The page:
Explaining drug abuse through the intergenerational transmission of family functioning
Twenty five families with a young substance abuser between the ages of 18 and 32 currently participating in a drug treatment program, were compared to twenty five matched control families recruited from a student population. Families were compared for differences on measures of intergenerational family functioning and family history variables to assess the relationship between multigenerational family factors and drug abuse in the young adult.^ Intergenerational family functioning was measured by eight subscales on the Personal Authority in the Family System Questionnaire (PAFS-Q, Bray, Williamson, & Malone, 1984). Family history variables were assessed both quantitatively and qualitatively through a structured genogram interview (McGoldrick & Gerson, 1985).^ Results from MANOVAs and Discriminant Function Analyses revealed significant differences between the two groups. The clinical subjects scored significantly lower than the comparison subjects on measures of Intergenerational Intimacy and Intergenerational Individuation. They scored significantly higher on measures of Intergenerational Intimidation and Intergenerational Triangulation. The subscale, Intergenerational Intimidation was found to most powerfully differentiate between the two samples. Clinical parents scored significantly higher on measures of Spouse Intimacy. Measures of Personal Authority, Spouse Intimacy and Intergenerational Intimidation were shown to significantly differentiate the parents in both samples, with clinical parents displaying less Personal Authority and more Intergenerational Intimidation and Spouse Intimacy. Differences between the clinical and comparison families were also revealed on demographic measures, with clinical families reporting less education and a lower household income than the comparison group.^ Evaluation of the family genogram data resulted in significant differences between the clinical and comparison samples on measures of history of substance abuse, history of physical and sexual abuse, and history of separation and divorce, with clinical families reporting greater frequencies of these intergenerational behavioral patterns.^ The results of this study indicate that intergenerational family functioning and family history are strongly associated with the symptom of substance abuse in a young family member. An interpretation of moderating variables that may be acting as risk factors or protective factors in the transmission of symptomatology is presented. In addition, the mechanisms for intergenerational transmission are discussed. Recommendations are suggested for treatment applications and future family research directions. ^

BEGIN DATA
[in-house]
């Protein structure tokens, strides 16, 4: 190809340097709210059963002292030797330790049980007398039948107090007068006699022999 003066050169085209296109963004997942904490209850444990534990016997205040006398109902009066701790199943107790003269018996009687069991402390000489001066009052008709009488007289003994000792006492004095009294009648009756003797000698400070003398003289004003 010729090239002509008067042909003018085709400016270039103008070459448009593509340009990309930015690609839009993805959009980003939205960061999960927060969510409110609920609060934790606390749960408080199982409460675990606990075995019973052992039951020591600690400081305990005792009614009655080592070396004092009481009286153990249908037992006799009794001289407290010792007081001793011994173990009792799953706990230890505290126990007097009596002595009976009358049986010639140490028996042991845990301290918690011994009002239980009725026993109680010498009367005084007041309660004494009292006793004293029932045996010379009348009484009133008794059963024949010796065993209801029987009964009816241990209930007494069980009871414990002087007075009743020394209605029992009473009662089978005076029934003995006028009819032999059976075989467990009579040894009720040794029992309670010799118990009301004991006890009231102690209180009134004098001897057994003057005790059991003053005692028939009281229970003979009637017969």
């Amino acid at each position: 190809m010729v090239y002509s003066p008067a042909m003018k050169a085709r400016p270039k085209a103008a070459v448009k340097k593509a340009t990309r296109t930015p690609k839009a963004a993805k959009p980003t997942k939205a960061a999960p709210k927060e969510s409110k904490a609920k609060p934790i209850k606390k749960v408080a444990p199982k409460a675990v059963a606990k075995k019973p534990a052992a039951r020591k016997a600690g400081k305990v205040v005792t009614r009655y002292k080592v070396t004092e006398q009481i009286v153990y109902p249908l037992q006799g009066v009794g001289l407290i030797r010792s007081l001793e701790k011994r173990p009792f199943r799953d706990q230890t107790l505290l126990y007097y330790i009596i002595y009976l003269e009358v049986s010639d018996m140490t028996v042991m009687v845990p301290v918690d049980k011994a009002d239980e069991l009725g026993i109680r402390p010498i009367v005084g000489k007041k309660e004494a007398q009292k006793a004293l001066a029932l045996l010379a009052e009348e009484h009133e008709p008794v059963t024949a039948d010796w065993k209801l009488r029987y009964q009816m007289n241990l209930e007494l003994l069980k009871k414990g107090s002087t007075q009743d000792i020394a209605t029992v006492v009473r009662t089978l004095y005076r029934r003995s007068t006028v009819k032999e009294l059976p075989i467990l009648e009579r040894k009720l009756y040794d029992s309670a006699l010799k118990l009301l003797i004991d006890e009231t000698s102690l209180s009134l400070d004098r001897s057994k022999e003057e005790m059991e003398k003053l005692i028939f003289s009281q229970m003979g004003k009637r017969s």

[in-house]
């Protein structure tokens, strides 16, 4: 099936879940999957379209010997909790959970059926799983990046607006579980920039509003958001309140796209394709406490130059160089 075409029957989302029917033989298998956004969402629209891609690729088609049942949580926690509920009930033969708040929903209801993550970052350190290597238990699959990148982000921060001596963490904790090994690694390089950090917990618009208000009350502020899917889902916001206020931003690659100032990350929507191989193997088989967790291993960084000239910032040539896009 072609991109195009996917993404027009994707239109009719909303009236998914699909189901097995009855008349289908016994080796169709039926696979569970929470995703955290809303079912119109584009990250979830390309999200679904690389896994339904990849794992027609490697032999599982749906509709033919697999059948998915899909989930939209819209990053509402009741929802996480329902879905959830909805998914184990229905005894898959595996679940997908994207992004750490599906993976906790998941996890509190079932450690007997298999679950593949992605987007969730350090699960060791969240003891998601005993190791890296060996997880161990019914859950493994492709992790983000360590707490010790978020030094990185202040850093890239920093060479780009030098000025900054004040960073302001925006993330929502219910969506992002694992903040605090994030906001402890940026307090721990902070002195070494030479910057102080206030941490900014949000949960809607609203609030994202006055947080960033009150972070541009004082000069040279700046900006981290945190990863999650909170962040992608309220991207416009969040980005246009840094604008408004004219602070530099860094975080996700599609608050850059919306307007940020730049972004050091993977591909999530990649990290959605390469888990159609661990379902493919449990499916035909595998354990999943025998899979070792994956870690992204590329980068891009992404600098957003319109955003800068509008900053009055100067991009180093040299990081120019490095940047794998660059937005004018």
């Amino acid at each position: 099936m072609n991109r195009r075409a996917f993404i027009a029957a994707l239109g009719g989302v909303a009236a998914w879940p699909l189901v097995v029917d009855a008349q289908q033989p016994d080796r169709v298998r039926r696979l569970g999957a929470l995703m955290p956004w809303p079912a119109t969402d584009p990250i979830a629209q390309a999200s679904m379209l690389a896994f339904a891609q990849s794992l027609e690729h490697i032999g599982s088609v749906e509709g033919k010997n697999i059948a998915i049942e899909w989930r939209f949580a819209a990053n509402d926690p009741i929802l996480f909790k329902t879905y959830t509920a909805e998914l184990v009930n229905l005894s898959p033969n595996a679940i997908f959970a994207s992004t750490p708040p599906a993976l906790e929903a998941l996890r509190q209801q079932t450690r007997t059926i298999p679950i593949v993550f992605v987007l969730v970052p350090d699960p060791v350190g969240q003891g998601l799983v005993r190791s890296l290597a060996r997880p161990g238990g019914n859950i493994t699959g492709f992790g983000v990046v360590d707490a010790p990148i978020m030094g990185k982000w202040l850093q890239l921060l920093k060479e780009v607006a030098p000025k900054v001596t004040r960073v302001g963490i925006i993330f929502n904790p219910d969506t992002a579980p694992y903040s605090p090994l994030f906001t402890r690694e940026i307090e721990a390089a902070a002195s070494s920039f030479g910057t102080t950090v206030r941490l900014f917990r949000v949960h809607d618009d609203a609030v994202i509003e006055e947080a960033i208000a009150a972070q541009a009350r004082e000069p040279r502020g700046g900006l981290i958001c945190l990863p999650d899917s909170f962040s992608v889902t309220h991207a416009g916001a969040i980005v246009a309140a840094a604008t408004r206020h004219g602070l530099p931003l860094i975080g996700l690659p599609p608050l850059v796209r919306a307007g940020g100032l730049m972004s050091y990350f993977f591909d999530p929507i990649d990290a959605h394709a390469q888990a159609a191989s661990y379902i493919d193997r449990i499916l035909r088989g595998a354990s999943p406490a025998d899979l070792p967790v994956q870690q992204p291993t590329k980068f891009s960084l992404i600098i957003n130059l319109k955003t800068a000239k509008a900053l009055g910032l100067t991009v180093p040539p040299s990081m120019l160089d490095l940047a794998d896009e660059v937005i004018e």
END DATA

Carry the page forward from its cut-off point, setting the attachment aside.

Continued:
Psychology, Clinical|Sociology, Individual and Family Studies
Judith Anne Goldman,
"Explaining drug abuse through the intergenerational transmission of family functioning"
Dissertations and Master's Theses (Campus Access).